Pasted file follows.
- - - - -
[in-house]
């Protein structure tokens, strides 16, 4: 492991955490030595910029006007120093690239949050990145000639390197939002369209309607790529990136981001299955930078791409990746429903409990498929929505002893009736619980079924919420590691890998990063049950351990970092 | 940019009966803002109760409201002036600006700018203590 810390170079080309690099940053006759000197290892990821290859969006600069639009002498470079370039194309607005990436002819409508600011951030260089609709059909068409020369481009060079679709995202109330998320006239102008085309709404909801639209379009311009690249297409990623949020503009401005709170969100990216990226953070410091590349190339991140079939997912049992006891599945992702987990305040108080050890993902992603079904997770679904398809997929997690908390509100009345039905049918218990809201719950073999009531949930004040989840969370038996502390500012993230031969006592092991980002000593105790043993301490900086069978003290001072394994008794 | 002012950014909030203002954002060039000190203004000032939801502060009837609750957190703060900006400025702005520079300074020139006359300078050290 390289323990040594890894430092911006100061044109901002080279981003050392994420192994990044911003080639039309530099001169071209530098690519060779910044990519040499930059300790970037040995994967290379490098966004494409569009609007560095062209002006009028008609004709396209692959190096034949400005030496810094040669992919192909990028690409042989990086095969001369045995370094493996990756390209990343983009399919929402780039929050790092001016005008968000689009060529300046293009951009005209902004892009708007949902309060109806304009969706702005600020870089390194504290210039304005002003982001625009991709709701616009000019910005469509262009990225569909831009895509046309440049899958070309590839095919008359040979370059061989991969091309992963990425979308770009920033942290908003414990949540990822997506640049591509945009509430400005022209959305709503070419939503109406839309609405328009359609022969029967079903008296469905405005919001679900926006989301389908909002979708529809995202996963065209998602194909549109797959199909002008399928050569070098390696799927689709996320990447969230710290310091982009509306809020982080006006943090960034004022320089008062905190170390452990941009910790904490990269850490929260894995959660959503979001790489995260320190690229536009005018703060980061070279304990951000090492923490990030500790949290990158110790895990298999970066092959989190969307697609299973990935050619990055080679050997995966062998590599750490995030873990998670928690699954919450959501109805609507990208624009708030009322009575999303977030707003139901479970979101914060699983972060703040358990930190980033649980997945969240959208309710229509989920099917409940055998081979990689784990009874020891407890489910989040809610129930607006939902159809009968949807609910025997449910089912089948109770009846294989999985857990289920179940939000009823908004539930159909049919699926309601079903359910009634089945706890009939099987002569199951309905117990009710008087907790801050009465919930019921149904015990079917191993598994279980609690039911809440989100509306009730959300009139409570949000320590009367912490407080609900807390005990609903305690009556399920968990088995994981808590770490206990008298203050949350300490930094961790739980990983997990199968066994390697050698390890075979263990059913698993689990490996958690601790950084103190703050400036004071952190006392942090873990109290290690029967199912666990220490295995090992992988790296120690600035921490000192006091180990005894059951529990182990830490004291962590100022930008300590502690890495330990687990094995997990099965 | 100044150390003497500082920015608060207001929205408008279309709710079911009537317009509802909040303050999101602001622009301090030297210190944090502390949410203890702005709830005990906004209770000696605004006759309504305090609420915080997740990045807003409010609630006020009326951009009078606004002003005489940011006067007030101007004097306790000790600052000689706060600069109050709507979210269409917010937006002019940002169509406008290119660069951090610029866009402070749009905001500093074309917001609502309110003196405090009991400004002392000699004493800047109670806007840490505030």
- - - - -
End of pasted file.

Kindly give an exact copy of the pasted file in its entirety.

[in-house]
């Protein structure tokens, strides 16, 4: 492991955490030595910029006007120093690239949050990145000639390197939002369209309607790529990136981001299955930078791409990746429903409990498929929505002893009736619980079924919420590691890998990063049950351990970092 | 940019009966803002109760409201002036600006700018203590 810390170079080309690099940053006759000197290892990821290859969006600069639009002498470079370039194309607005990436002819409508600011951030260089609709059909068409020369481009060079679709995202109330998320006239102008085309709404909801639209379009311009690249297409990623949020503009401005709170969100990216990226953070410091590349190339991140079939997912049992006891599945992702987990305040108080050890993902992603079904997770679904398809997929997690908390509100009345039905049918218990809201719950073999009531949930004040989840969370038996502390500012993230031969006592092991980002000593105790043993301490900086069978003290001072394994008794 | 002012950014909030203002954002060039000190203004000032939801502060009837609750957190703060900006400025702005520079300074020139006359300078050290 390289323990040594890894430092911006100061044109901002080279981003050392994420192994990044911003080639039309530099001169071209530098690519060779910044990519040499930059300790970037040995994967290379490098966004494409569009609007560095062209002006009028008609004709396209692959190096034949400005030496810094040669992919192909990028690409042989990086095969001369045995370094493996990756390209990343983009399919929402780039929050790092001016005008968000689009060529300046293009951009005209902004892009708007949902309060109806304009969706702005600020870089390194504290210039304005002003982001625009991709709701616009000019910005469509262009990225569909831009895509046309440049899958070309590839095919008359040979370059061989991969091309992963990425979308770009920033942290908003414990949540990822997506640049591509945009509430400005022209959305709503070419939503109406839309609405328009359609022969029967079903008296469905405005919001679900926006989301389908909002979708529809995202996963065209998602194909549109797959199909002008399928050569070098390696799927689709996320990447969230710290310091982009509306809020982080006006943090960034004022320089008062905190170390452990941009910790904490990269850490929260894995959660959503979001790489995260320190690229536009005018703060980061070279304990951000090492923490990030500790949290990158110790895990298999970066092959989190969307697609299973990935050619990055080679050997995966062998590599750490995030873990998670928690699954919450959501109805609507990208624009708030009322009575999303977030707003139901479970979101914060699983972060703040358990930190980033649980997945969240959208309710229509989920099917409940055998081979990689784990009874020891407890489910989040809610129930607006939902159809009968949807609910025997449910089912089948109770009846294989999985857990289920179940939000009823908004539930159909049919699926309601079903359910009634089945706890009939099987002569199951309905117990009710008087907790801050009465919930019921149904015990079917191993598994279980609690039911809440989100509306009730959300009139409570949000320590009367912490407080609900807390005990609903305690009556399920968990088995994981808590770490206990008298203050949350300490930094961790739980990983997990199968066994390697050698390890075979263990059913698993689990490996958690601790950084103190703050400036004071952190006392942090873990109290290690029967199912666990220490295995090992992988790296120690600035921490000192006091180990005894059951529990182990830490004291962590100022930008300590502690890495330990687990094995997990099965 | 100044150390003497500082920015608060207001929205408008279309709710079911009537317009509802909040303050999101602001622009301090030297210190944090502390949410203890702005709830005990906004209770000696605004006759309504305090609420915080997740990045807003409010609630006020009326951009009078606004002003005489940011006067007030101007004097306790000790600052000689706060600069109050709507979210269409917010937006002019940002169509406008290119660069951090610029866009402070749009905001500093074309917001609502309110003196405090009991400004002392000699004493800047109670806007840490505030």